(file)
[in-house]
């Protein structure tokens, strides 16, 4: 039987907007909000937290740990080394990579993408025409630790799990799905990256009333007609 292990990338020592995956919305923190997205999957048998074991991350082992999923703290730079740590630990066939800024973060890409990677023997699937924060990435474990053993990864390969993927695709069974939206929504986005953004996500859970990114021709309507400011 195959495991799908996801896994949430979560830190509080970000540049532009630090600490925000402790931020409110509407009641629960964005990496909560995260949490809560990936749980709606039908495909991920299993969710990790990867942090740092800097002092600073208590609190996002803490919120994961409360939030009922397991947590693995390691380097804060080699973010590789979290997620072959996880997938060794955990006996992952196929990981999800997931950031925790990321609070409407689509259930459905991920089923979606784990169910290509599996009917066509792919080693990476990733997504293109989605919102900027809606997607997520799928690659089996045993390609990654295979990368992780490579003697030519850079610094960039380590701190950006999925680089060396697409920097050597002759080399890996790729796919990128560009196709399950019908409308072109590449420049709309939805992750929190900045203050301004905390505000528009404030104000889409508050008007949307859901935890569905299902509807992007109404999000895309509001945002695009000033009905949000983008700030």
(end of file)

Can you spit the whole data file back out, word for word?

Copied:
[in-house]
């Protein structure tokens, strides 16, 4: 039987907007909000937290740990080394990579993408025409630790799990799905990256009333007609 292990990338020592995956919305923190997205999957048998074991991350082992999923703290730079740590630990066939800024973060890409990677023997699937924060990435474990053993990864390969993927695709069974939206929504986005953004996500859970990114021709309507400011 195959495991799908996801896994949430979560830190509080970000540049532009630090600490925000402790931020409110509407009641629960964005990496909560995260949490809560990936749980709606039908495909991920299993969710990790990867942090740092800097002092600073208590609190996002803490919120994961409360939030009922397991947590693995390691380097804060080699973010590789979290997620072959996880997938060794955990006996992952196929990981999800997931950031925790990321609070409407689509259930459905991920089923979606784990169910290509599996009917066509792919080693990476990733997504293109989605919102900027809606997607997520799928690659089996045993390609990654295979990368992780490579003697030519850079610094960039380590701190950006999925680089060396697409920097050597002759080399890996790729796919990128560009196709399950019908409308072109590449420049709309939805992750929190900045203050301004905390505000528009404030104000889409508050008007949307859901935890569905299902509807992007109404999000895309509001945002695009000033009905949000983008700030």